If signs of skin cancer were visible, would that increase your chances of seeing a doctor? A group of professors from the BYU and University of Utah set out to find the most efficient ways to influence people to screen themselves for cancer. The research found that visual stimulation had a significant impact on those whom they studied, a group of more than 2,200 adults ages 18-89 from across the United States. The results showed that visuals of how UV rays can damage skin causes viewers to feel fear which makes them more inclined towards preventive behaviors such as wearing sunscreen.
"Just talking about skin cancer, being inundated with facts and mortality rates, all of that is fear-inspiring language, but the images were so powerful that they moved people to intend to take action," said co-author of the study, Kevin John. He is an assistant professor in BYU's School of Communications.
The study group examined a range of methods including showing people facts, stock photos of other people in the sun, photos where moles have been removed, etc. They used a total of 60 different variations to decide on the most effective method.
Following a review of the material, researchers asked people whether they would be careful about taking preventive measures. The response was positive.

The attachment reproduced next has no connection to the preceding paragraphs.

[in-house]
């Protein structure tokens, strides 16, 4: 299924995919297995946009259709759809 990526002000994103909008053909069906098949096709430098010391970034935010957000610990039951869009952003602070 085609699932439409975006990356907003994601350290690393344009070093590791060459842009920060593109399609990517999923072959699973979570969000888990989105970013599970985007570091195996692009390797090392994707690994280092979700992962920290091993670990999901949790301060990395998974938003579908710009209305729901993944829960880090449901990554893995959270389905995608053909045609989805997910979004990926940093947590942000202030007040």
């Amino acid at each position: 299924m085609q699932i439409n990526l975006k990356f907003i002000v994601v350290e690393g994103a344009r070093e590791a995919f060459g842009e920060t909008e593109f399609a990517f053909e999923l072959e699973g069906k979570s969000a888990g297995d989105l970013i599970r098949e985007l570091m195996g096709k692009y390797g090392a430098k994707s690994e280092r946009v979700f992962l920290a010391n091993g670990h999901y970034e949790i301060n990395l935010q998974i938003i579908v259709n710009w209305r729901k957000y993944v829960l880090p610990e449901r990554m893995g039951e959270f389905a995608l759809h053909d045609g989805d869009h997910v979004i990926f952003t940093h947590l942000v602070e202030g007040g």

Besides the facts and figures, the researchers managed to use a VISIA UV complexion analysis system to take special UV photos capturing images skin damage on faces of members from the research team. The signs of skin cancer are invisible to the naked eye but the UV photographs capture existing skin damage caused by UV light exposure.
"The UV photos, and one particular image of a mole being removed, were the most effective in terms of influencing someone to change their behavior. This tells us these are the types of images we need to use to convince people to screen themselves for cancer. Over time, we hope this will cause mortality rates to drop," John said.
Funded with a $2.5 million grant from the National Institutes of Health, the study was published online in the Journal of Behavioral Medicine.